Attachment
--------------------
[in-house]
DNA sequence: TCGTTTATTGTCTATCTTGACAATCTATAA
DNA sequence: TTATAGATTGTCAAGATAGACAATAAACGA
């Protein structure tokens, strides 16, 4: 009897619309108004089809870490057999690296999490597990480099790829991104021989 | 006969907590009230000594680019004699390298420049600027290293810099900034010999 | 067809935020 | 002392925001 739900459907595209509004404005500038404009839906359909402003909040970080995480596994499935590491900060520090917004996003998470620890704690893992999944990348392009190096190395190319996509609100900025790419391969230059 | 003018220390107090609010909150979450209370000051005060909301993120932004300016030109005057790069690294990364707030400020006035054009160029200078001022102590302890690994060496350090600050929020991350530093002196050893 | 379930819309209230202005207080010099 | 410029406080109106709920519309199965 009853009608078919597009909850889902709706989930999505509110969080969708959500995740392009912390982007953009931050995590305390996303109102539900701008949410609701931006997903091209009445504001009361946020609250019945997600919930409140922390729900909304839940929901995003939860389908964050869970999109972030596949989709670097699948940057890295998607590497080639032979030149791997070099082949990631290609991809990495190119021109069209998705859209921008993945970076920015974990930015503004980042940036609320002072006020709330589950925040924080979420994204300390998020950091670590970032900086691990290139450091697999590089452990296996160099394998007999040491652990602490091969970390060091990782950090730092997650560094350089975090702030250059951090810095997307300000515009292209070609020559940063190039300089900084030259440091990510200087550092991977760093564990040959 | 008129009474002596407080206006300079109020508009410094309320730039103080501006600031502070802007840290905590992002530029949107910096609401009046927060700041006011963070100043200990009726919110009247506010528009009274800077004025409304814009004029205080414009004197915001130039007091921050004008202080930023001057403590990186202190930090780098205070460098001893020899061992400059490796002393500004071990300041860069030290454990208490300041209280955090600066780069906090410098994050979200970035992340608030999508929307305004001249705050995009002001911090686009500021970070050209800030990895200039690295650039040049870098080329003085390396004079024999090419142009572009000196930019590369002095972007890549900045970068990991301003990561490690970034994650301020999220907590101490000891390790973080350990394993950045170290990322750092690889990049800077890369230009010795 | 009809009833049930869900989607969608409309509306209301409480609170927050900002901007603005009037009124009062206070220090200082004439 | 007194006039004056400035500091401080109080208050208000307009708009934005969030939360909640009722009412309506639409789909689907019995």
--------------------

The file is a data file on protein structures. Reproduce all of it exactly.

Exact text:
[in-house]
DNA sequence: TCGTTTATTGTCTATCTTGACAATCTATAA
DNA sequence: TTATAGATTGTCAAGATAGACAATAAACGA
């Protein structure tokens, strides 16, 4: 009897619309108004089809870490057999690296999490597990480099790829991104021989 | 006969907590009230000594680019004699390298420049600027290293810099900034010999 | 067809935020 | 002392925001 739900459907595209509004404005500038404009839906359909402003909040970080995480596994499935590491900060520090917004996003998470620890704690893992999944990348392009190096190395190319996509609100900025790419391969230059 | 003018220390107090609010909150979450209370000051005060909301993120932004300016030109005057790069690294990364707030400020006035054009160029200078001022102590302890690994060496350090600050929020991350530093002196050893 | 379930819309209230202005207080010099 | 410029406080109106709920519309199965 009853009608078919597009909850889902709706989930999505509110969080969708959500995740392009912390982007953009931050995590305390996303109102539900701008949410609701931006997903091209009445504001009361946020609250019945997600919930409140922390729900909304839940929901995003939860389908964050869970999109972030596949989709670097699948940057890295998607590497080639032979030149791997070099082949990631290609991809990495190119021109069209998705859209921008993945970076920015974990930015503004980042940036609320002072006020709330589950925040924080979420994204300390998020950091670590970032900086691990290139450091697999590089452990296996160099394998007999040491652990602490091969970390060091990782950090730092997650560094350089975090702030250059951090810095997307300000515009292209070609020559940063190039300089900084030259440091990510200087550092991977760093564990040959 | 008129009474002596407080206006300079109020508009410094309320730039103080501006600031502070802007840290905590992002530029949107910096609401009046927060700041006011963070100043200990009726919110009247506010528009009274800077004025409304814009004029205080414009004197915001130039007091921050004008202080930023001057403590990186202190930090780098205070460098001893020899061992400059490796002393500004071990300041860069030290454990208490300041209280955090600066780069906090410098994050979200970035992340608030999508929307305004001249705050995009002001911090686009500021970070050209800030990895200039690295650039040049870098080329003085390396004079024999090419142009572009000196930019590369002095972007890549900045970068990991301003990561490690970034994650301020999220907590101490000891390790973080350990394993950045170290990322750092690889990049800077890369230009010795 | 009809009833049930869900989607969608409309509306209301409480609170927050900002901007603005009037009124009062206070220090200082004439 | 007194006039004056400035500091401080109080208050208000307009708009934005969030939360909640009722009412309506639409789909689907019995």